Saturday, July 26, 2014

What a Difference Eleven Years Makes

By 2003, I had several years of genealogy research under my belt but all of that research had been in US records. With the exception of the Eastern European towns mentioned on ship manifests, and a few family stories, I had no evidence confirming where my ancestors came from.

This all changed in 2003 when a fellow researcher pointed out that the 1895 marriage record of my great-grandparents, Jeruchim Bergzon and Dobrusza Jablon (Ruben and Dora Berger in the US) was listed in the Jewish Records Indexing (JRI)-Poland database. At first I told her that she was wrong, that they were from Lozdzieje, Lithuania, not Poland. She then explained to me that the pre-WWI birth, marriage, and death (BMD) records for Lozdzieje, which is located close to the Polish border, are located in the Suwalki branch of the Polish State Archives (PSA) because the two countries shared a long history and the Suwalki administrative district crossed the current border between the two countries. She was right; this is the record for my great-grandparents marriage.

This, of course, opened my eyes to many more family records. I began ordering most of the Bergzon and Jablon (and all spelling variations) records listed in the JRI-Poland database for the town of Lozdzieje. Some were with the PSA, others were on LDS microfilm. Upon receipt, I had them translated into English. I also subscribed to  Landsmen, the publication of the Suwalk-Lomza Interest Group and ordered all of the back issues. Before long, the Jablon branch of my family tree became the first branch to be well populated with "old country" people and relevant details. I was even able to trace a side branch to the US.

The Bergzon branch was another story. In the 1895 marriage record, Jeruchim's father was listed as Szolom Bergzon, deceased. I searched the JRI-Poland database for a record of the birth and marriage of Szolom. I also searched for any reference to Szolom as the father of other children whose births were listed in the database. Nothing. I was stuck. Without his parents names, I couldn't be sure I was looking at the right Szolom.

A couple of years later, I was in contact with several other researchers trying to find a connection between the Bergzons of Lozdzieje and the Berksons of nearby Mariampole. We couldn't find the connection in the records so we tried DNA testing. My mother's first cousin, Jason Berger, was kind enough to swab his cheek for a Y-DNA test. No luck. The DNA tests didn't show a match. It's just a coincidence that the names are similar.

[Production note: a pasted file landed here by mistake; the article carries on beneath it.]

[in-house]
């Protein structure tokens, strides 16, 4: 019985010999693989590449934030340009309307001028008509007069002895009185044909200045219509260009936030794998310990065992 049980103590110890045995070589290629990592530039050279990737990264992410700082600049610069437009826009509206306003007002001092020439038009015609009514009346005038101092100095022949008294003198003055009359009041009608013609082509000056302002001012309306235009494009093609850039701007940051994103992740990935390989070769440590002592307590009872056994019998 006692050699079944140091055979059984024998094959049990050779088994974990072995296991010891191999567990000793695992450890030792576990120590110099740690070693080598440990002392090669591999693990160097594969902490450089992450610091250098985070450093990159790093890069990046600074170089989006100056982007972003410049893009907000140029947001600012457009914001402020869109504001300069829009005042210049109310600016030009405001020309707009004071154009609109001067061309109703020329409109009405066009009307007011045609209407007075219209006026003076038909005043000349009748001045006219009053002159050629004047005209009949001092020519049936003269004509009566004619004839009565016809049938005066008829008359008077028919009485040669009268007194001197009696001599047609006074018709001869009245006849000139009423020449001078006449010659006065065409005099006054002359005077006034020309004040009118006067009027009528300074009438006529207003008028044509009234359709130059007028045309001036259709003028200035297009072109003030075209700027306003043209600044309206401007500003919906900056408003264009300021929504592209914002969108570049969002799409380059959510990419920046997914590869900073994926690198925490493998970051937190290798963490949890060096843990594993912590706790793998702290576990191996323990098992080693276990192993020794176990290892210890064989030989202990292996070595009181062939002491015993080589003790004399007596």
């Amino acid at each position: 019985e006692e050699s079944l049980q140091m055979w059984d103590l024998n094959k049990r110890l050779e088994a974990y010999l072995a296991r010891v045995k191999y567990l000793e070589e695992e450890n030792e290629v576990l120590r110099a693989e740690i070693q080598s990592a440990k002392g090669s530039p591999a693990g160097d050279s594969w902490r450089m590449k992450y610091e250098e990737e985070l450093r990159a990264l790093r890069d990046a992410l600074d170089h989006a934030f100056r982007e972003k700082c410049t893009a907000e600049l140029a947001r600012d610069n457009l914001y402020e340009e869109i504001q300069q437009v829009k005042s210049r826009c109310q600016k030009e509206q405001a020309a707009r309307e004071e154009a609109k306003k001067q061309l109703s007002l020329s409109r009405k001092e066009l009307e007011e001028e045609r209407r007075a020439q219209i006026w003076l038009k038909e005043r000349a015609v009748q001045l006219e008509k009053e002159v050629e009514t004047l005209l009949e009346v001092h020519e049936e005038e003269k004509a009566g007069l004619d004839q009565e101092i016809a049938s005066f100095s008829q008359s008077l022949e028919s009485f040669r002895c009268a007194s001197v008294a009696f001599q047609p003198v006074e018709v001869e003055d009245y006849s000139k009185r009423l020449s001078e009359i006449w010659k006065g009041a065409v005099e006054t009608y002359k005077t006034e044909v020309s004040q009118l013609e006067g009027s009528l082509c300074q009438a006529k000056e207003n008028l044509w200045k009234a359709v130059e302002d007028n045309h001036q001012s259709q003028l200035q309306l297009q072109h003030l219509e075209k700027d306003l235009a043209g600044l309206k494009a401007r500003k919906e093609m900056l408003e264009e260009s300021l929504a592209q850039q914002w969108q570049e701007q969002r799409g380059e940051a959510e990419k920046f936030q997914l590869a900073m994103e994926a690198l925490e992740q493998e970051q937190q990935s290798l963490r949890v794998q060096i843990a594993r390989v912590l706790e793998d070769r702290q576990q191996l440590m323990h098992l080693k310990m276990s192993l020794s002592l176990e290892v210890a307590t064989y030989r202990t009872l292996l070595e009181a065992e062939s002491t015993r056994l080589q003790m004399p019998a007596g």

Since then, I've always viewed the Bergzon branch of my family tree as a brick wall. That is until a few days ago when I typed "Jeruchim Bergzon" into the search field on The Ancestry database now includes many of the records from the JRI-Poland and JewishGen databases but I was more interested in seeing whether any other Ancestry family trees included my great-grandfather. I found one. I immediately recognized the name of the tree creator as one of the Berkson researchers. I contacted him and he told me that he had created this little family tree showing my ancestors several years ago when he was still trying to find the connection between our families.

As I examined his family tree, I immediately noticed that he had made an assumption about Szolom Bergzon that I wasn't experienced enough to make back in 2003: it's likely that the Szmul Bergsohn that I see born in Lozdzieje in 1852 is my Szolom. My research was blown wide open. Of the 25 Lozdzieje BMD records in the JRI-Poland database that include the surname Bergzon (or similar spelling), 23 fit into my family tree. It's likely that the other 2 records also fit into my family tree but there's a gap in the data and I don't see the connection.

Now it's time to enter all of this new information into the family tree. I also have the family names of the women in my direct family line who married into the Bergzon family so I can research those as well. At least one of the other Bergzon cousins came to America according to this other researcher. Ironically, while he and I have no connection on the Bergzon/Berkson lines, he told me that one of my Bergzon's married one of his cousins in Kansas. Further proof that we are all related.

Unfortuantely, Jason Berger passed away in 2008. I think he would have enjoyed learning this new information.


Scott said...

Wow. In light of the new information you have, does the negative DNA test still make sense?

Sharon said...

We (me and other family members) have several DNA tests out there. I've come close to a couple of likely connections but the documents can't seem to take us there. It's still interesting. I know other researchers have confirmed that DNA cousins are real cousins, but I find that most of the DNA test takers that I've tried to contact with, or who contact me, are casual researchers, the ones who brag that their ancestors came from "Russia". Some can't even name their four g-grandparents. Others use fake names in their profiles to protect their privacy, or don't respond to e-mails if they don't see an obvious match. So, I would say, do it because you're curious (and if there's a sale).